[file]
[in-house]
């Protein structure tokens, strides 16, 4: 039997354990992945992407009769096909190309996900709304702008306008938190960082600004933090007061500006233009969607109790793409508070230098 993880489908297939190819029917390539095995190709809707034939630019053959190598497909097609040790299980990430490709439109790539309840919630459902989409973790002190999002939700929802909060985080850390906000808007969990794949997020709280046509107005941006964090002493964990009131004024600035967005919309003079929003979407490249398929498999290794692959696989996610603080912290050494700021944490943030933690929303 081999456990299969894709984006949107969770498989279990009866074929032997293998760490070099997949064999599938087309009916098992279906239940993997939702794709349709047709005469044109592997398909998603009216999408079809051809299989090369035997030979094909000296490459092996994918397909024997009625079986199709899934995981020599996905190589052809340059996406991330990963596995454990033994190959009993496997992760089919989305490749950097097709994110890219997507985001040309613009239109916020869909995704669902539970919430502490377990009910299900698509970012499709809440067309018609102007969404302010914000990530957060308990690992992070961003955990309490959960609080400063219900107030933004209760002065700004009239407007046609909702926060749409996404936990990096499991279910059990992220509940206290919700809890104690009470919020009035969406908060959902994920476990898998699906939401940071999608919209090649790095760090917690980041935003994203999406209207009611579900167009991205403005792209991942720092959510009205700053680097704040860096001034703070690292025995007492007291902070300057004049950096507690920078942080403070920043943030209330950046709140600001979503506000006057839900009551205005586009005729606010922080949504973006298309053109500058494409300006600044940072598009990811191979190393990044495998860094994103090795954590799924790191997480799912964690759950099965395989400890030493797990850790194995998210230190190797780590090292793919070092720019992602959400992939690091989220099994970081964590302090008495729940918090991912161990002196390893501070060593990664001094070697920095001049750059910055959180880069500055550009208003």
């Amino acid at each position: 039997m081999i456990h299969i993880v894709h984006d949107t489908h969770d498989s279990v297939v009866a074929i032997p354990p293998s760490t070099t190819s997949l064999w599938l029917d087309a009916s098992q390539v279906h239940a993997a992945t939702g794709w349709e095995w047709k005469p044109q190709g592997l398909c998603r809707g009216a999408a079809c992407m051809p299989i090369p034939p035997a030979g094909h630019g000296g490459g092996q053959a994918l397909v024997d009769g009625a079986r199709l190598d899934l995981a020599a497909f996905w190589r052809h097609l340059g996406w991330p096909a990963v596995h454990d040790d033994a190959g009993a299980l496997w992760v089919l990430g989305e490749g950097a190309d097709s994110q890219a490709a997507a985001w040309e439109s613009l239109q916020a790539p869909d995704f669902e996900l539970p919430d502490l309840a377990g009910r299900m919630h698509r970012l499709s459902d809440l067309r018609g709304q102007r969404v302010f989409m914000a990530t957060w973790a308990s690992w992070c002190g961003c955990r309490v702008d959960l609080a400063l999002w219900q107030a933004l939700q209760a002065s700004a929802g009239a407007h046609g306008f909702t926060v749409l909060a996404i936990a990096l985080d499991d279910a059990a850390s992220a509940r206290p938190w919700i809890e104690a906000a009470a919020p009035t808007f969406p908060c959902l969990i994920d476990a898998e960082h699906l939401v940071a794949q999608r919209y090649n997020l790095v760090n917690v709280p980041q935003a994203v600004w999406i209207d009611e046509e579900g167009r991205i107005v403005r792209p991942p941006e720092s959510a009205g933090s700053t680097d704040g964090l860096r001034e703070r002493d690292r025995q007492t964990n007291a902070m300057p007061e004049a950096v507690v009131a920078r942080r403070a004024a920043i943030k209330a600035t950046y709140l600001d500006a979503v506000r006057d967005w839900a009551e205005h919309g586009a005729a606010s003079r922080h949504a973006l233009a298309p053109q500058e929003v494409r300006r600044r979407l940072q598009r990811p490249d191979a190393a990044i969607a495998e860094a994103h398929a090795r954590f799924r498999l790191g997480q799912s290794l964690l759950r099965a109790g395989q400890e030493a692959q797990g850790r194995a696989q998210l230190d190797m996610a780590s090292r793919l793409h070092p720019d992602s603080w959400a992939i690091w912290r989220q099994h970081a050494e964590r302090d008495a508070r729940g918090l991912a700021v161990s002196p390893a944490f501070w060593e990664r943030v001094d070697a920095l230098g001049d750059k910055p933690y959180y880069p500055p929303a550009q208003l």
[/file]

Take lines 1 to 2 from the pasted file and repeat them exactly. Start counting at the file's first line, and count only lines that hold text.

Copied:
[in-house]
């Protein structure tokens, strides 16, 4: 039997354990992945992407009769096909190309996900709304702008306008938190960082600004933090007061500006233009969607109790793409508070230098 993880489908297939190819029917390539095995190709809707034939630019053959190598497909097609040790299980990430490709439109790539309840919630459902989409973790002190999002939700929802909060985080850390906000808007969990794949997020709280046509107005941006964090002493964990009131004024600035967005919309003079929003979407490249398929498999290794692959696989996610603080912290050494700021944490943030933690929303 081999456990299969894709984006949107969770498989279990009866074929032997293998760490070099997949064999599938087309009916098992279906239940993997939702794709349709047709005469044109592997398909998603009216999408079809051809299989090369035997030979094909000296490459092996994918397909024997009625079986199709899934995981020599996905190589052809340059996406991330990963596995454990033994190959009993496997992760089919989305490749950097097709994110890219997507985001040309613009239109916020869909995704669902539970919430502490377990009910299900698509970012499709809440067309018609102007969404302010914000990530957060308990690992992070961003955990309490959960609080400063219900107030933004209760002065700004009239407007046609909702926060749409996404936990990096499991279910059990992220509940206290919700809890104690009470919020009035969406908060959902994920476990898998699906939401940071999608919209090649790095760090917690980041935003994203999406209207009611579900167009991205403005792209991942720092959510009205700053680097704040860096001034703070690292025995007492007291902070300057004049950096507690920078942080403070920043943030209330950046709140600001979503506000006057839900009551205005586009005729606010922080949504973006298309053109500058494409300006600044940072598009990811191979190393990044495998860094994103090795954590799924790191997480799912964690759950099965395989400890030493797990850790194995998210230190190797780590090292793919070092720019992602959400992939690091989220099994970081964590302090008495729940918090991912161990002196390893501070060593990664001094070697920095001049750059910055959180880069500055550009208003």